Abstract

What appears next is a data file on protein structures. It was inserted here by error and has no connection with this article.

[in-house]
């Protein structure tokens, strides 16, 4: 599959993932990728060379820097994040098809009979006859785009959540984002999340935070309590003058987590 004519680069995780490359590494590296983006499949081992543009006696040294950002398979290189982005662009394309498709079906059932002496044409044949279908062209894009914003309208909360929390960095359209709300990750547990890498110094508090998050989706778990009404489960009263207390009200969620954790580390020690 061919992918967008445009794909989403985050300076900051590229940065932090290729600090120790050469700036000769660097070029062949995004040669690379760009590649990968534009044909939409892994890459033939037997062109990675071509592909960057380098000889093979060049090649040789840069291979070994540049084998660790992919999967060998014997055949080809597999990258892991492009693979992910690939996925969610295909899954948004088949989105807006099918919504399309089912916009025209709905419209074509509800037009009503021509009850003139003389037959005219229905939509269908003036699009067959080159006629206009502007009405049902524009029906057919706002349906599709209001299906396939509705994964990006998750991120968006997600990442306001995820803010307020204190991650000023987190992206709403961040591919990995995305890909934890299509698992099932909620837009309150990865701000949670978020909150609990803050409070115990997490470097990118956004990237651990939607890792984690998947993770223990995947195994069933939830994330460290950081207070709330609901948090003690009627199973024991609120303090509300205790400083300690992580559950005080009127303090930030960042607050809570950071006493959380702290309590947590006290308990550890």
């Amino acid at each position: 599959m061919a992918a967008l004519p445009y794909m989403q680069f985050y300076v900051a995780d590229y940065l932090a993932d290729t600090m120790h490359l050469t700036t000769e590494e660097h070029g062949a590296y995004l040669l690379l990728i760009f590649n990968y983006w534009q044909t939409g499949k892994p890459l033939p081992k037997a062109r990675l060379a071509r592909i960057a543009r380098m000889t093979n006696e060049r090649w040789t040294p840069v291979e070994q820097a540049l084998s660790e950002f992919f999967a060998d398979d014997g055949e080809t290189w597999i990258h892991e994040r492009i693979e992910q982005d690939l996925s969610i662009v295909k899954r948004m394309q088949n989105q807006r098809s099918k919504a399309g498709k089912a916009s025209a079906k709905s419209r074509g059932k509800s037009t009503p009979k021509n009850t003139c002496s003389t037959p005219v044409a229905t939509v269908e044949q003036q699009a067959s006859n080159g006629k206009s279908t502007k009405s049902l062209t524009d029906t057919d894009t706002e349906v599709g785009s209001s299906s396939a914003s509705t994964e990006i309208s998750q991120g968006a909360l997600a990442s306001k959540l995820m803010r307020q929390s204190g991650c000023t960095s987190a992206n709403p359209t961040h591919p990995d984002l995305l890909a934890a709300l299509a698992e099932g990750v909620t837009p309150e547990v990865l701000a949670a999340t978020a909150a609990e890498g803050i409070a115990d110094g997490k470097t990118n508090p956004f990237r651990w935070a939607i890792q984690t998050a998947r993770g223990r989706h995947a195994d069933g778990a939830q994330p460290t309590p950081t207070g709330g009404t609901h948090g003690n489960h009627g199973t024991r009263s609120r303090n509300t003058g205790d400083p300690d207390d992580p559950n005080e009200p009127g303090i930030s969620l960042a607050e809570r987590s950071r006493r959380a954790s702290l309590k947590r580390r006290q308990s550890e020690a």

Partitioning interwell tracer tests (PITTs) have been proposed as a tool to characterize source zones of waste sites with chemicals entrapped in the form of nonaqueous-phase liquids (NAPLs). This technique has the potential to be applied to NAPL source characterization of both the vadose and saturated zones, but the recent applications have been primarily focused on dense NAPLs (DNAPLs) entrapped below the water table. This study presents an intermediate-scale experiment to investigate the applicability of the technique to heterogeneous sites with complex NAPL entrapment architecture. Tracer experiments were conducted in an intermediate-scale test tank (4.87 by 1.21 by 0.05 m) with heterogeneity defined using the geostatistical parameters of a spatially correlated random field. Tetrachloroethene (PCE), a DNAPL, was spilled into the heterogeneous packing and was allowed to distribute naturally, creating zones of both residual and pooled entrapment. The saturation distribution of the DNAPL was determined in situ using a gamma attenuation system. Once the saturation distribution was characterized, a set of tracer tests was conducted. Results of this study demonstrate how the inversion of the tracer breakthrough concentrations provided valuable information to establish the validity of the use of equilibrium partition coefficients in situations where tracer partitioning might be controlled by nonequilibrium behavior. While our previous work quantified the estimation error introduced by the assumption of equilibrium partitioning in tracer data analysis, this study demonstrated that more accurate NAPL estimates can be obtained using effective partition coefficients in combination with inverse modeling methods upscaled for more realistic heterogeneous settings.

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